The animation system has been sent to a tough training camp, forced to hit the weights and is now finally match fit for the first time in years. Yup, player movement now looks like actual humans running about, rather than a bunch of slightly stiff metaliic men.
Movement, both on and off the ball, looks more fluid and natural than before. There’s a greater variety in animations for different players, too. So now you can really tell the difference between a Kaka (who looks elegant and powerful bombing down the wing). And a Kuyt (who looks more ponderous and clumsy). Compared to last year, it’s like going from the Conference to the Champions League.
The first bit of good news? They’ve sacked off the stupid, make-believe PES points. Now, when signing new players, you’ll deal in your chosen currency, whether that’s Pounds, Dollars or Euros. The whole menu system is also more streamlined, making it easier to switch between transfers, training and managing your club's finances.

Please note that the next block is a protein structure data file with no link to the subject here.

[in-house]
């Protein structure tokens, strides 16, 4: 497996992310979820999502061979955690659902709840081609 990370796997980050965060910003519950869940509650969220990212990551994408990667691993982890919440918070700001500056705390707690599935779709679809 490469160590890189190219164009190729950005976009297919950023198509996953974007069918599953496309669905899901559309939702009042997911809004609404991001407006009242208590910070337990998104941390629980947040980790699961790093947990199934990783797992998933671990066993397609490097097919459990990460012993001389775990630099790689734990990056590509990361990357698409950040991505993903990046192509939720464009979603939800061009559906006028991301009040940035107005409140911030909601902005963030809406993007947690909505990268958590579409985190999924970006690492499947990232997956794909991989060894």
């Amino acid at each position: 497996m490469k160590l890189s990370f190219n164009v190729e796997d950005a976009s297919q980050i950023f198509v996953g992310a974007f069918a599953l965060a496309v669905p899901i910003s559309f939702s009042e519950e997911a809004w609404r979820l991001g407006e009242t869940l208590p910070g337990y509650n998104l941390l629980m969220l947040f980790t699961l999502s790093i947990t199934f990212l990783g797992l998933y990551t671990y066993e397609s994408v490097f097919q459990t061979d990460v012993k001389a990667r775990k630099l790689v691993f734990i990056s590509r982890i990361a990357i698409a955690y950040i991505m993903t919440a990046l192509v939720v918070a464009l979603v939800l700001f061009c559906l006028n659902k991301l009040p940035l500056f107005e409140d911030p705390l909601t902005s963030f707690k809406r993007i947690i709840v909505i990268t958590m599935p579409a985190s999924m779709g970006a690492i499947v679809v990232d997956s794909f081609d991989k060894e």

You’ll actually have to balance the books in PES 2010 and a lot of your time will be taken up sorting out sponsorships deals and managing the wages of club personnel. Better still, there’s now a youth academy to bring through those promising, young Ecuadorian wings-backs. And Konami have at last implemented the Champions and (and newly acquired) Europa Leagues into the mode.
In the past, decoding the art of PES’ free-kicks felt like some sort of black magic. Almost impossible to get any sort of consistency, the system felt hugely unfair and random. So when we step up this year with Ronaldo in his freshly unboxed Madrid shirt we’re not expecting much. Five seconds later, after we’ve rocketed a piledriver in off the bar from all of 35 metres, we can safely say free-kicks have been fixed.
The flight of the ball no longer feels like it’s on some predetermined path. Thanks to the new physics, free-kicks feel weighty and exciting. For the first time since PES 5, it actually seems you can hit the ball into the same areas consistently. It means we’re now more than happy to draw a foul, because stepping up to smack a set piece feels alive with possibility.
Aug 20, 2009
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